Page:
My left hand felt like it was being stung by an overgrown, prehistoric demon bug, but my right index finger was already on the trigger and there was a target in my sights. I popped off a round, looked down and realized it was the brass casing from a cartridge, still burning after ejecting from the sniper rifle I was cradling like a percussive, sulfer-y baby.
Oh, right. Guns are tactile. Kind of forgot. I blame years of Operation Wolf. OK, fine: Revolution X.
Shoot Las Vegas isn’t a gun range in any permanent sense. It’s a mobile gun experience, a warren of temporary platforms, tents, tables and RVs set up, for now, at the Boulder Pro Gun Club once a month.
The hook is that the overwhelming majority of the 70-something guns in Shoot’s arsenal are tied, specifically, to movies, television shows and video games. In theory, this allows you to pretend you’re living in a shaggy Gus Van Sant remake—oddly set-dressed, probably unnecessary and definitely starring someone less talented than the original actor.
In practice, Shoot lets you laugh maniacally while you’re hand cranking an old-timey Gatling gun. OK, fine: not maniacally. All you can really do with the Gatling is sweep it side-to-side. It doesn’t exactly confer that Outlaw Josey Wales je ne sais quoi. Maybe they should’ve thrown in a hat.
To the latter point, though, Shoot does remind you that guns, at least in a target-shooting environment, can be a hell of a lot of fun. That’s not normally an idea you encounter at the intersection of guns and movies—the phenomenally goofy/deadly serious Lee Van Cleef/Clint Eastwood hat-shooting duel in For a Few Dollars More notwithstanding. But it does point the way to why they’re such an integral part of movies. You get all the dramatic tension that violence can easily lend, with none of the dreariness of your average knife-fight. Guns are violent, but mechanically simple.
Shoot founder Eric Brashear wasn’t even a gun guy when he started the enterprise. He was in corporate events and some friends invited him out to shoot in the desert on New Year’s Day. He liked it, became interested in movie weapons, and then started doing this setup a couple of years ago as private, corporate events, before bringing it public in April. When something grabs you, all you can do is shoot it till it stops … metaphorically. Please do not shoot an especially huggy aunt or the neighborhood octopus, no matter how many times you’ve seen The Little Mermaid.
As to the former point, though, it puts you in a different headspace when you consider some of your favorite iconic scenes. Shoot divides its offerings into six stations, one of which is for gangster flicks. The Tommy gun is listed next to a picture of Sonny at the tollbooth in The Godfather. It’s nearly perfect—except they give you a regular magazine and not the super gangstery drum magazine. They also keep it set to semi-automatic, so, again, you have to stifle your maniacal laughter. Another missed opportunity for hat-enhancement.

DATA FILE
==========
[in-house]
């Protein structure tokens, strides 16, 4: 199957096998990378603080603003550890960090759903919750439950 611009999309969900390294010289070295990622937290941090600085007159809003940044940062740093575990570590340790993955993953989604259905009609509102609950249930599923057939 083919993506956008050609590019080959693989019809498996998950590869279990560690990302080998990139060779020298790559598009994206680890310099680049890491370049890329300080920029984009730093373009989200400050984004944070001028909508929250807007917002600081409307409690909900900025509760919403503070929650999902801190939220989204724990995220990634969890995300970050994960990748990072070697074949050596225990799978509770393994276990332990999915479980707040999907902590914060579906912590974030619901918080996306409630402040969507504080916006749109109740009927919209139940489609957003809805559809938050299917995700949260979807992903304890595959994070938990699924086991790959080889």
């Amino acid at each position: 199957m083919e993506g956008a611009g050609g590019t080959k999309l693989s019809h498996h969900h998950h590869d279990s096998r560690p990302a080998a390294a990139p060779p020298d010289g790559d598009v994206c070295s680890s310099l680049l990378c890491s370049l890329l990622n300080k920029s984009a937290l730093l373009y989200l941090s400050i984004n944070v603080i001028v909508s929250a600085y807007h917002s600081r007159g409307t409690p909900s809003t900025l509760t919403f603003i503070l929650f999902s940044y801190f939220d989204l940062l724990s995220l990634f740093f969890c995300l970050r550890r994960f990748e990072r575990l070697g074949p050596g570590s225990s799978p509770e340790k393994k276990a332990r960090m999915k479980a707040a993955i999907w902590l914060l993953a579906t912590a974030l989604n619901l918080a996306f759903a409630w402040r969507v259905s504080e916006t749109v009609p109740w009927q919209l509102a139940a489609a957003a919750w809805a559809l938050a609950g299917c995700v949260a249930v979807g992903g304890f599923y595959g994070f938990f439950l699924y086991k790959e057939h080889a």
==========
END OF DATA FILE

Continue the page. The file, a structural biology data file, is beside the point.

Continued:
Squeezing off those rounds gives you a sense of the weight, the kick the weapon has. How well its sights work. You smell the powder. You burn your hand on the cartridge. You miss, a lot. It takes scenes you’ve watched a thousand times and makes them retroactively immersive. That moment needs the brute force of the Tommy. James Bond needed a Walther PPK—no other weapon was as smooth or sleek. Or had parts that would lubricate with either gun oil or vodka. (Pretty sure that’s a thing.)
When Sam Peckinpah released The Wild Bunch in 1969, people lost their minds. Even star William Holden had reservations about the violence in the flick. Watching it 40 years later, it doesn’t seem quaint, exactly. It’s still intense, but it doesn’t scan as ultraviolent as the karaoke bar fight in Kill Bill: Vol. 1. Or the Omaha Beach scene in Saving Private Ryan.
Peckinpah was frequently called to carpet for the way he deployed violence in movies. He earned the nickname “Bloody Sam” from critics. (“Bloody Mary Sam” would’ve been gauche.) But he didn’t do it without purpose. “The point is that the violence in us, in all of us, has to be expressed constructively or it will sink us,” he said. (“Pass me that bottle of mezcal,” he said, right after that.)
If violence under Peckinpah was purposeful, it was also brutal in a way that let you feel the lead in the gut. Modern movies are too violent. Not in the Helen Lovejoy “Won’t somebody please think of the children” sense—God knows I’m not giving up Goodfellas without, ironically, the threat of violence—but in the “you’re way overselling this” sense.
We all want to pile on chef Guy Fieri for being a cartoon character who takes things that are already awesome and piles on because ‘Murica! But we’re still letting Die Hard movies go to No. 1, and that’s after they had to up the ante from the one where a truck fought a jet.
That’s not a revolutionary thought, but it is nice, for a change, to appreciate the simple joys. The way the .38 would have felt in Holly Martins’ hand when he apologetically gunned down Harry Lime in The Third Man. The clattering menace of the rotating chamber on Harry Callahan’s .44 magnum in Dirty Harry. The monster kick of the 12-gauge shotgun in, uh, Hobo With a Shotgun.
Any pedantic movie buff can tell you that 1903’s The Great Train Robbery ends with a bandit firing a pistol at the audience. Apocryphally, the scene scared audiences so much they ran out of theaters. It could only play out like that in the last century. But you can still get closer to it if you’re willing to draw.
Noon, June 14, Boulder City Pro Gun Club, 12801 Old U.S. 95, Boulder City, $222-$999, 702-634-4867, ShootLasVegas.com.